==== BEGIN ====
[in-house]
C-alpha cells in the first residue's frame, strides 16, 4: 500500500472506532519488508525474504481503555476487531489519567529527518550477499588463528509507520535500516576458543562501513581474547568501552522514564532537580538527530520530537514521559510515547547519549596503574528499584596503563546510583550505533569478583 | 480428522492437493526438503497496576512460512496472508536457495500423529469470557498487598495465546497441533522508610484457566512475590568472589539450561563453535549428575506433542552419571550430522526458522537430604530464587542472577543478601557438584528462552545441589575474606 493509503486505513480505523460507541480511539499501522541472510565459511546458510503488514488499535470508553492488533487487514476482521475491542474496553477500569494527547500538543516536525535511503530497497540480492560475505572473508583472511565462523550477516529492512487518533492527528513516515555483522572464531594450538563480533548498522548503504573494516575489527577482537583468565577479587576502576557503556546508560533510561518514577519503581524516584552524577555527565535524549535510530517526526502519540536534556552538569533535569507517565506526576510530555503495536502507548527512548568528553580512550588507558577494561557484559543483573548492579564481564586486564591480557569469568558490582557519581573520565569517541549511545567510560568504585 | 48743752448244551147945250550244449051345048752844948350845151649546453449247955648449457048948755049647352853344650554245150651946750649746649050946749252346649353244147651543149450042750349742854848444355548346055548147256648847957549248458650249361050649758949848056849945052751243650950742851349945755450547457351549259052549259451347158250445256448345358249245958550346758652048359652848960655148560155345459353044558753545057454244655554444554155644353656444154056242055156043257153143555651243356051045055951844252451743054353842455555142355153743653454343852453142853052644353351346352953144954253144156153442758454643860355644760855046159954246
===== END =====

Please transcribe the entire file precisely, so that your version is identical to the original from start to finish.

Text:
[in-house]
C-alpha cells in the first residue's frame, strides 16, 4: 500500500472506532519488508525474504481503555476487531489519567529527518550477499588463528509507520535500516576458543562501513581474547568501552522514564532537580538527530520530537514521559510515547547519549596503574528499584596503563546510583550505533569478583 | 480428522492437493526438503497496576512460512496472508536457495500423529469470557498487598495465546497441533522508610484457566512475590568472589539450561563453535549428575506433542552419571550430522526458522537430604530464587542472577543478601557438584528462552545441589575474606 493509503486505513480505523460507541480511539499501522541472510565459511546458510503488514488499535470508553492488533487487514476482521475491542474496553477500569494527547500538543516536525535511503530497497540480492560475505572473508583472511565462523550477516529492512487518533492527528513516515555483522572464531594450538563480533548498522548503504573494516575489527577482537583468565577479587576502576557503556546508560533510561518514577519503581524516584552524577555527565535524549535510530517526526502519540536534556552538569533535569507517565506526576510530555503495536502507548527512548568528553580512550588507558577494561557484559543483573548492579564481564586486564591480557569469568558490582557519581573520565569517541549511545567510560568504585 | 48743752448244551147945250550244449051345048752844948350845151649546453449247955648449457048948755049647352853344650554245150651946750649746649050946749252346649353244147651543149450042750349742854848444355548346055548147256648847957549248458650249361050649758949848056849945052751243650950742851349945755450547457351549259052549259451347158250445256448345358249245958550346758652048359652848960655148560155345459353044558753545057454244655554444554155644353656444154056242055156043257153143555651243356051045055951844252451743054353842455555142355153743653454343852453142853052644353351346352953144954253144156153442758454643860355644760855046159954246